Amblyopia in rural Nigerian school children

  • Abdul Taofik Alarepe
  • Modupe Balogun
  • Obiekwe Okoye
  • Mildred Ulaikere
  • Olufemi Oderinlo
Keywords: Amblyopia, children, nigeria, rural, visual impairment


Purpose: Globally, amblyopia remains a common cause of visual impairment in children. Early screening and treatment is necessary to prevent permanent visual loss. This study aimed to evaluate the prevalence, etiologic factors, and characteristics of amblyopia among rural, public primary school children in Ijebu East Local Government Area (IELGA) of Ogun state, southwest Nigeria.

Materials and Methods: The study was a cross-sectional descriptive study conducted among pupils of randomly selected public primary schools in IELGA from 27th October to 7th November 2014. Data on sociodemographics, ocular history, and ocular examination were collected. Descriptive and comparative analyses were performed. Values of P 0.05 were considered statistically significant.

Results: There were 1180 public primary school pupils enrolled for the study. The data of 1153 pupils were analyzed giving a 97.7% response rate. The mean age was 9.2 ± 2.8 years with age range from 4 years to 16 years. There were more female students (586; 50.8%) with a male-to-female ratio of 1:1.03. Majority of the pupils were from the Yoruba ethnic group (819; 71.0%) and from basic one academic class (236; 20.5%). Six of the examined pupils were found to have amblyopia, giving a prevalence of 0.5%. The following three types of amblyopia were seen in this study: anisometric amblyopia (2; 0.17%), ametropic amblyopia (2; 0.17%), and strabismic amblyopia (2; 0.17%). Three pupils had unilateral amblyopia while three had bilateral amblyopia. All amblyopias were classified as mild-to-moderate amblyopia.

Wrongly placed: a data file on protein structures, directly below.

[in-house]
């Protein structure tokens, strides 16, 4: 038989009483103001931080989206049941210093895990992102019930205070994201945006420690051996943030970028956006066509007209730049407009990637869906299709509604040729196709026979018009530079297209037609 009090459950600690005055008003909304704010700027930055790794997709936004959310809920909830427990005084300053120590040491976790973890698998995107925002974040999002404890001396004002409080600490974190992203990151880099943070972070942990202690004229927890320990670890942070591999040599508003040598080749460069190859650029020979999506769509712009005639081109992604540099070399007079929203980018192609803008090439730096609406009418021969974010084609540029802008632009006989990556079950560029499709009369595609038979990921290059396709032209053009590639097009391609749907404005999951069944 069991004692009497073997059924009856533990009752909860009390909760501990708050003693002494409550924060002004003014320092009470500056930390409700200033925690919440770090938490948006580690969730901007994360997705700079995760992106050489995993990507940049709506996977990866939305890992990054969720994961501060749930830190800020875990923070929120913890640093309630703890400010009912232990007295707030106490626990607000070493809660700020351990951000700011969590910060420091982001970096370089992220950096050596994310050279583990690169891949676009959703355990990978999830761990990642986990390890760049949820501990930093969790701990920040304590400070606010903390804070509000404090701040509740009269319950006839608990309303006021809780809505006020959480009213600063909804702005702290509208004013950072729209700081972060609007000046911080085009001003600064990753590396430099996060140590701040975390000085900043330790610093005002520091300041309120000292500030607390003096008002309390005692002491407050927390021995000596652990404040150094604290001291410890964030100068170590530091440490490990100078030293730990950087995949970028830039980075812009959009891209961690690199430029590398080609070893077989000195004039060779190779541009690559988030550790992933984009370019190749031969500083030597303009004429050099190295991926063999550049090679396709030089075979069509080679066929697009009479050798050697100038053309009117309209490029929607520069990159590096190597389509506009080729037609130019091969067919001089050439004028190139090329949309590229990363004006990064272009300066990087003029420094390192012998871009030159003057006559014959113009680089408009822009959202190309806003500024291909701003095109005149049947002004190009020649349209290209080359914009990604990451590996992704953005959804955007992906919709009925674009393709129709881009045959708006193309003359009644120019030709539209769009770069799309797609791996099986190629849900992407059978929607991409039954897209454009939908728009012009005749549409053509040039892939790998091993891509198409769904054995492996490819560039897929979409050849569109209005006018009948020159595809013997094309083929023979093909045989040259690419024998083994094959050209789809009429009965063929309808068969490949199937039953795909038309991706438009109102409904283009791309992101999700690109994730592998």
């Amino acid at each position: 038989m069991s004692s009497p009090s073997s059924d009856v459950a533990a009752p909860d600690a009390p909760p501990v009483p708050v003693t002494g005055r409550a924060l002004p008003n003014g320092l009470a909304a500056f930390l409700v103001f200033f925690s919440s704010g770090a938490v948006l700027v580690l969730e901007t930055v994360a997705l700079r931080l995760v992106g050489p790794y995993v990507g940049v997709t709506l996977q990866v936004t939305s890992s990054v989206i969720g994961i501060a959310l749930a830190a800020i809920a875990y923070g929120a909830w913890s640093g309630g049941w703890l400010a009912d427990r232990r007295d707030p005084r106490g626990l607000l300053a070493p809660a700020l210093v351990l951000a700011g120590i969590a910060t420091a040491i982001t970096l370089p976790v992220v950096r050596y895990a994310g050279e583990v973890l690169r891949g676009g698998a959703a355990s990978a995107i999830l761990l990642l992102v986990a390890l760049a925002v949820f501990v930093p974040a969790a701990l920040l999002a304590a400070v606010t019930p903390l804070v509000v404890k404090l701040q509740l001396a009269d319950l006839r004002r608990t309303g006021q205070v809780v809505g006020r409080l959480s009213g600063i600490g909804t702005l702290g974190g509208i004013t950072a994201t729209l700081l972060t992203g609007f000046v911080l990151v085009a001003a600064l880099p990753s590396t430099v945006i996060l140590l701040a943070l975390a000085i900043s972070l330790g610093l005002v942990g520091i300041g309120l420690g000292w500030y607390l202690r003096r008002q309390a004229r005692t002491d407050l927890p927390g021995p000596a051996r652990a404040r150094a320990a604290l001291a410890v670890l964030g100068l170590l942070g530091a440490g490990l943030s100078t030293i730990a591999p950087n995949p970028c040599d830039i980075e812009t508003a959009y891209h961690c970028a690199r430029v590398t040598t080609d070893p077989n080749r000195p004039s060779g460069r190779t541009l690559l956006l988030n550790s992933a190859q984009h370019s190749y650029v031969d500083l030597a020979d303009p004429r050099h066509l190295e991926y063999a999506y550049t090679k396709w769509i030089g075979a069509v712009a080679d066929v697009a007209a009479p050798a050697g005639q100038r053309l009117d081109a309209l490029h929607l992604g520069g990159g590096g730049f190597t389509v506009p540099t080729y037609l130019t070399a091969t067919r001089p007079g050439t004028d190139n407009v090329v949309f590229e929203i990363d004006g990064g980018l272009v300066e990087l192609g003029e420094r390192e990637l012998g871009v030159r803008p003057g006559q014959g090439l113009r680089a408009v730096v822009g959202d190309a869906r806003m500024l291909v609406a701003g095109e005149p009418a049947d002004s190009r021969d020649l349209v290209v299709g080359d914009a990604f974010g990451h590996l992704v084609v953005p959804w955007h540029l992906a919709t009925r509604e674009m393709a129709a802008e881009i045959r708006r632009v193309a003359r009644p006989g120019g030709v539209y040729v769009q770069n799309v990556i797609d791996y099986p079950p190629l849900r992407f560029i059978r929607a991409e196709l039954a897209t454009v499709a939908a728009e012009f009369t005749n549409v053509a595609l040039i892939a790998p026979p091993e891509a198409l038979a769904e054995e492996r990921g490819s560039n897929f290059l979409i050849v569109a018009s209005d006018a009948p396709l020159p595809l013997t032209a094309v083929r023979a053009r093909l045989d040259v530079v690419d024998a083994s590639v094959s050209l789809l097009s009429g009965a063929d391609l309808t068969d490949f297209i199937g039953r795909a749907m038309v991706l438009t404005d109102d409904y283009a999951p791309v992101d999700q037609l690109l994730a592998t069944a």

Conclusion: The prevalence of amblyopia among these rural school children was low. However, because children with amblyopia could have a lifetime of blindness ahead of them, the number of “blind person years” in those whose blindness started in childhood is enormous. Early screening is required to prevent the attendant consequences of socioeconomic burden following visual impairment in this vulnerable subsection of the Nigerian rural populace.

Keywords: Amblyopia, children, nigeria, rural, visual impairment


Journal Identifiers

eISSN: 2468-8363
print ISSN: 0189-9171